W n 0 ( t ) = 1 σ ^ n i = 1 n t ε ^ i ( 0 t 1 ) MathType@MTEF@5@5@+=feaafiart1ev1aaatCvAUfKttLearuWrP9MDH5MBPbIqV92AaeXatLxBI9gBaebbnrfifHhDYfgasaacPC6xNi=xI8qiVKYPFjYdHaVhbbf9v8qqaqFr0xc9vqFj0dXdbba91qpepeI8k8fiI+fsY=rqGqVepae9pg0db9vqaiVgFr0xfr=xfr=xc9adbaqaaeGaciGaaiaabeqaaeqabiWaaaGcbaqbaeqabeGaaaqaaiabdEfaxnaaDaaaleaacqWGUbGBaeaacqaIWaamaaGccqGGOaakcqWG0baDcqGGPaqkcqGH9aqpjuaGdaWcaaqaaiabigdaXaqaaiqbeo8aZzaajaWaaOaaaeaacqWGUbGBaeqaaaaakmaaqahabaGafqyTduMbaKaadaWgaaWcbaGaemyAaKgabeaaaeaacqWGPbqAcqGH9aqpcqaIXaqmaeaadaGbdaqaaiabd6gaUjabdsha0bGaayj84laawUp+aaqdcqGHris5aaGcbaGaeiikaGIaeGimaaJaeyizImQaeeiDaqNaeyizImQaeGymaeJaeiykaKcaaaaa@5221@ (2)

where a regime shift is evidenced by a single peak around the breakpoint, provided that the limiting process for W n 0 ( t ) MathType@MTEF@5@5@+=feaafiart1ev1aaatCvAUfKttLearuWrP9MDH5MBPbIqV92AaeXatLxBI9gBaebbnrfifHhDYfgasaacPC6xNi=xH8viVGI8Gi=hEeeu0xXdbba9frFj0xb9qqpG0dXdb9aspeI8k8fiI+fsY=rqGqVepae9pg0db9vqaiVgFr0xfr=xfr=xc9adbaqaaeGaciGaaiaabeqaaeqabiWaaaGcbaGaem4vaC1aa0baaSqaaiabd6gaUbqaaiabicdaWaaakiabcIcaOiabdsha0jabcMcaPaaa@32B9@ is the standard Brownian bridge W0(t) = W(t) - tW(l), where W(.) denotes Brownian motion. Significance for the CUSUM was tested using the derivations presented in [25,26]. For equation (1) and (2) the residuals ε ^ MathType@MTEF@5@5@+=feaafiart1ev1aaatCvAUfKttLearuWrP9MDH5MBPbIqV92AaeXatLxBI9gBaebbnrfifHhDYfgasaacPC6xNi=xH8viVGI8Gi=hEeeu0xXdbba9frFj0xb9qqpG0dXdb9aspeI8k8fiI+fsY=rqGqVepae9pg0db9vqaiVgFr0xfr=xfr=xc9adbaqaaeGaciGaaiaabeqaaeqabiWaaaGcbaGafqyTduMbaKaaaaa@2D8C@ came from a linear seasonal autoregressive [32] model fitted by OLS:

yt = μ + φ1yt-1 + φ12yt-12 + εt(3)

The third approach is totally non-parametric, and is based on recovering a signal and its breaks. The Kolmogorov-Zurbenko adaptive filter (KZAF) [27] is based on filtering the time series y using:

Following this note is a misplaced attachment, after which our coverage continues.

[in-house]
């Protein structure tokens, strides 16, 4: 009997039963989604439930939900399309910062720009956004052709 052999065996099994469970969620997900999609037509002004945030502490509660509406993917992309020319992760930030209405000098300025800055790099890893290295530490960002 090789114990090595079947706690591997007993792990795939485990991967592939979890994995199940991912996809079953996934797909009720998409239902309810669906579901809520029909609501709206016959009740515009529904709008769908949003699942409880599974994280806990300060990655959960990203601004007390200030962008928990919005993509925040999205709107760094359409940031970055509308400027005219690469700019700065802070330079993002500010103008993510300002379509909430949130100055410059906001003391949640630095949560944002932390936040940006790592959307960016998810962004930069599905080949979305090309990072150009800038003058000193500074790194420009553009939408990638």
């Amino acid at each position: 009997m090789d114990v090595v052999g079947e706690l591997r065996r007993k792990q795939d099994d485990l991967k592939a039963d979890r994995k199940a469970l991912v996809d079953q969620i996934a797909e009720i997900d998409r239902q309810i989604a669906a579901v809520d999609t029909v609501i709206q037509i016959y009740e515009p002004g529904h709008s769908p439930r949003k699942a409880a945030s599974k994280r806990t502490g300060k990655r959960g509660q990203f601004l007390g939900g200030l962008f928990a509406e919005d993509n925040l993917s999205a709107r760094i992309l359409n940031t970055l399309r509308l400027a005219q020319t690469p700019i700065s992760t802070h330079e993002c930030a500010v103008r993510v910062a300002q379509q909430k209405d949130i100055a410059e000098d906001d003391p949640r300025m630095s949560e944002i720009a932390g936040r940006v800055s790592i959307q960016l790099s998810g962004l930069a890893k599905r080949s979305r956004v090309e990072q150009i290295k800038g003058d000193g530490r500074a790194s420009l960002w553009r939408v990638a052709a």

z t = 1 q H ( t ) + q T ( t ) i = q T ( t ) q H ( t ) x t + i MathType@MTEF@5@5@+=feaafiart1ev1aaatCvAUfKttLearuWrP9MDH5MBPbIqV92AaeXatLxBI9gBaebbnrfifHhDYfgasaacPC6xNi=xI8qiVKYPFjYdHaVhbbf9v8qqaqFr0xc9vqFj0dXdbba91qpepeI8k8fiI+fsY=rqGqVepae9pg0db9vqaiVgFr0xfr=xfr=xc9adbaqaaeGaciGaaiaabeqaaeqabiWaaaGcbaGaemOEaO3aaSbaaSqaaiabdsha0bqabaGccqGH9aqpjuaGdaWcaaqaaiabigdaXaqaaiabdghaXnaaBaaabaGaemisaGeabeaacqGGOaakcqWG0baDcqGGPaqkcqGHRaWkcqWGXbqCdaWgaaqaaiabdsfaubqabaGaeiikaGIaemiDaqNaeiykaKcaaOWaaabCaeaacqWG4baEdaWgaaWcbaGaemiDaqNaey4kaSIaemyAaKgabeaaaeaacqWGPbqAcqGH9aqpcqGHsislcqWGXbqCdaWgaaadbaGaemivaqfabeaaliabcIcaOiabdsha0jabcMcaPaqaaiabdghaXnaaBaaameaacqWGibasaeqaaSGaeiikaGIaemiDaqNaeiykaKcaniabggHiLdaaaa@551D@ (4)

Where

q H ( t ) = { q if D ' ( t ) < 0 f ( D ( t ) ) q if D ' ( t ) 0 q T ( t ) = { q if D ' ( t ) > 0 f ( D ( t ) ) q if D ' ( t ) 0 MathType@MTEF@5@5@+=feaafiart1ev1aaatCvAUfKttLearuWrP9MDH5MBPbIqV92AaeXatLxBI9gBaebbnrfifHhDYfgasaacPC6xNi=xI8qiVKYPFjYdHaVhbbf9v8qqaqFr0xc9vqFj0dXdbba91qpepeI8k8fiI+fsY=rqGqVepae9pg0db9vqaiVgFr0xfr=xfr=xc9adbaqaaeGaciGaaiaabeqaaeqabiWaaaGceaqabeaacqWGXbqCdaWgaaWcbaGaemisaGeabeaakiabcIcaOiabdsha0jabcMcaPiabg2da9maaceaabaqbaeqabiWaaaqaaiabdghaXbqaaiabbMgaPjabbAgaMbqaaiabdseaejabcEcaNiabcIcaOiabdsha0jabcMcaPiabgYda8iabicdaWaqaaiabdAgaMjabcIcaOiabdseaejabcIcaOiabdsha0jabcMcaPiabcMcaPiabdghaXbqaaiabbMgaPjabbAgaMbqaaiabdseaejabcEcaNiabcIcaOiabdsha0jabcMcaPiabgwMiZkabicdaWaaaaiaawUhaaaqaaiabdghaXnaaBaaaleaacqWGubavaeqaaOGaeiikaGIaemiDaqNaeiykaKIaeyypa0ZaaiqaaeaafaqabeGadaaabaGaemyCaehabaGaeeyAaKMaeeOzaygabaGaemiraqKaei4jaCIaeiikaGIaemiDaqNaeiykaKIaeyOpa4JaeGimaadabaGaemOzayMaeiikaGIaemiraqKaeiikaGIaemiDaqNaeiykaKIaeiykaKIaemyCaehabaGaeeyAaKMaeeOzaygabaGaemiraqKaei4jaCIaeiikaGIaemiDaqNaeiykaKIaeyizImQaeGimaadaaaGaay5Eaaaaaaa@789B@ (5)